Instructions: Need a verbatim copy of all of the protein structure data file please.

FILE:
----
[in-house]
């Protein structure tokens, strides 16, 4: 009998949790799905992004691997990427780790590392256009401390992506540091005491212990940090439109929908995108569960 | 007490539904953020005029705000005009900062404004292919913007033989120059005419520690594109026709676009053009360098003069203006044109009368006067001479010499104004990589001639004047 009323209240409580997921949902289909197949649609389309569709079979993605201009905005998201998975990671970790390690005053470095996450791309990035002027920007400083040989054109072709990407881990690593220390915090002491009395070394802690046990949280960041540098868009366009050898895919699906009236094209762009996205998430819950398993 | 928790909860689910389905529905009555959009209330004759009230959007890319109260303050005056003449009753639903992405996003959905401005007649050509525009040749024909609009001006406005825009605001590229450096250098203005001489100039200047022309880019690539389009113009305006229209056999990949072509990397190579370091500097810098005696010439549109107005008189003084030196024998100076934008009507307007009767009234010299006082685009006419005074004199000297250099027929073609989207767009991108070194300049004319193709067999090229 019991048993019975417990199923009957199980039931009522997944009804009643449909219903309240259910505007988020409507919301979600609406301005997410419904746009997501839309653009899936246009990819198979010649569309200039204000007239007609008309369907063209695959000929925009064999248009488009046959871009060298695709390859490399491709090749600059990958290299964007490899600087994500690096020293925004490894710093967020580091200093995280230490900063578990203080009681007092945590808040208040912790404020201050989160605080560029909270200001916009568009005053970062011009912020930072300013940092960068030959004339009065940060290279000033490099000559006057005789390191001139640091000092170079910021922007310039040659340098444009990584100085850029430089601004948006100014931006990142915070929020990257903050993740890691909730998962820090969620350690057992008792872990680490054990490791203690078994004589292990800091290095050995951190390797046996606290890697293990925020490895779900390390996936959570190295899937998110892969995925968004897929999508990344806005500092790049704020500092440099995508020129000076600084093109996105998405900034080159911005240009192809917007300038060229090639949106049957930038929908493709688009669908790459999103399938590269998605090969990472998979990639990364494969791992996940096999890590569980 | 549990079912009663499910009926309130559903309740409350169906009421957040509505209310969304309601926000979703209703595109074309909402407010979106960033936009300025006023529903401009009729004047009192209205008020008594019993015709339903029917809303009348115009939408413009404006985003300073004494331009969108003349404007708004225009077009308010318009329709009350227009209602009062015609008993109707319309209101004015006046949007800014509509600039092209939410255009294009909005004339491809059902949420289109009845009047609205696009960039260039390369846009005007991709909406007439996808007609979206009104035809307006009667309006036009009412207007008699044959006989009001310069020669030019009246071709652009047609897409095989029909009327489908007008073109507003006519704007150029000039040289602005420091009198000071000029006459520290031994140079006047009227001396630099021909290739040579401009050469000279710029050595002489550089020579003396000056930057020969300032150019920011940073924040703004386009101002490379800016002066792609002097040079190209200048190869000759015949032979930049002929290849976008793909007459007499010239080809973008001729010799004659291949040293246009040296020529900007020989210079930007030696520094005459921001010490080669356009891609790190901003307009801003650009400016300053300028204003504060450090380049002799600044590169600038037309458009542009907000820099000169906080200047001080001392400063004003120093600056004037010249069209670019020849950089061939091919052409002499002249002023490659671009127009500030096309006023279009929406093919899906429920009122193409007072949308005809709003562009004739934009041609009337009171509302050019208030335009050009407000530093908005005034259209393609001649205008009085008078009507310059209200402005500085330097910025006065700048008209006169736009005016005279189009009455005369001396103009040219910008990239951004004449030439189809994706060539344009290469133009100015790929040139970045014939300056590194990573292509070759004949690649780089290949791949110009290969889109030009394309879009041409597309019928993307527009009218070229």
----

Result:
[in-house]
């Protein structure tokens, strides 16, 4: 009998949790799905992004691997990427780790590392256009401390992506540091005491212990940090439109929908995108569960 | 007490539904953020005029705000005009900062404004292919913007033989120059005419520690594109026709676009053009360098003069203006044109009368006067001479010499104004990589001639004047 009323209240409580997921949902289909197949649609389309569709079979993605201009905005998201998975990671970790390690005053470095996450791309990035002027920007400083040989054109072709990407881990690593220390915090002491009395070394802690046990949280960041540098868009366009050898895919699906009236094209762009996205998430819950398993 | 928790909860689910389905529905009555959009209330004759009230959007890319109260303050005056003449009753639903992405996003959905401005007649050509525009040749024909609009001006406005825009605001590229450096250098203005001489100039200047022309880019690539389009113009305006229209056999990949072509990397190579370091500097810098005696010439549109107005008189003084030196024998100076934008009507307007009767009234010299006082685009006419005074004199000297250099027929073609989207767009991108070194300049004319193709067999090229 019991048993019975417990199923009957199980039931009522997944009804009643449909219903309240259910505007988020409507919301979600609406301005997410419904746009997501839309653009899936246009990819198979010649569309200039204000007239007609008309369907063209695959000929925009064999248009488009046959871009060298695709390859490399491709090749600059990958290299964007490899600087994500690096020293925004490894710093967020580091200093995280230490900063578990203080009681007092945590808040208040912790404020201050989160605080560029909270200001916009568009005053970062011009912020930072300013940092960068030959004339009065940060290279000033490099000559006057005789390191001139640091000092170079910021922007310039040659340098444009990584100085850029430089601004948006100014931006990142915070929020990257903050993740890691909730998962820090969620350690057992008792872990680490054990490791203690078994004589292990800091290095050995951190390797046996606290890697293990925020490895779900390390996936959570190295899937998110892969995925968004897929999508990344806005500092790049704020500092440099995508020129000076600084093109996105998405900034080159911005240009192809917007300038060229090639949106049957930038929908493709688009669908790459999103399938590269998605090969990472998979990639990364494969791992996940096999890590569980 | 549990079912009663499910009926309130559903309740409350169906009421957040509505209310969304309601926000979703209703595109074309909402407010979106960033936009300025006023529903401009009729004047009192209205008020008594019993015709339903029917809303009348115009939408413009404006985003300073004494331009969108003349404007708004225009077009308010318009329709009350227009209602009062015609008993109707319309209101004015006046949007800014509509600039092209939410255009294009909005004339491809059902949420289109009845009047609205696009960039260039390369846009005007991709909406007439996808007609979206009104035809307006009667309006036009009412207007008699044959006989009001310069020669030019009246071709652009047609897409095989029909009327489908007008073109507003006519704007150029000039040289602005420091009198000071000029006459520290031994140079006047009227001396630099021909290739040579401009050469000279710029050595002489550089020579003396000056930057020969300032150019920011940073924040703004386009101002490379800016002066792609002097040079190209200048190869000759015949032979930049002929290849976008793909007459007499010239080809973008001729010799004659291949040293246009040296020529900007020989210079930007030696520094005459921001010490080669356009891609790190901003307009801003650009400016300053300028204003504060450090380049002799600044590169600038037309458009542009907000820099000169906080200047001080001392400063004003120093600056004037010249069209670019020849950089061939091919052409002499002249002023490659671009127009500030096309006023279009929406093919899906429920009122193409007072949308005809709003562009004739934009041609009337009171509302050019208030335009050009407000530093908005005034259209393609001649205008009085008078009507310059209200402005500085330097910025006065700048008209006169736009005016005279189009009455005369001396103009040219910008990239951004004449030439189809994706060539344009290469133009100015790929040139970045014939300056590194990573292509070759004949690649780089290949791949110009290969889109030009394309879009041409597309019928993307527009009218070229």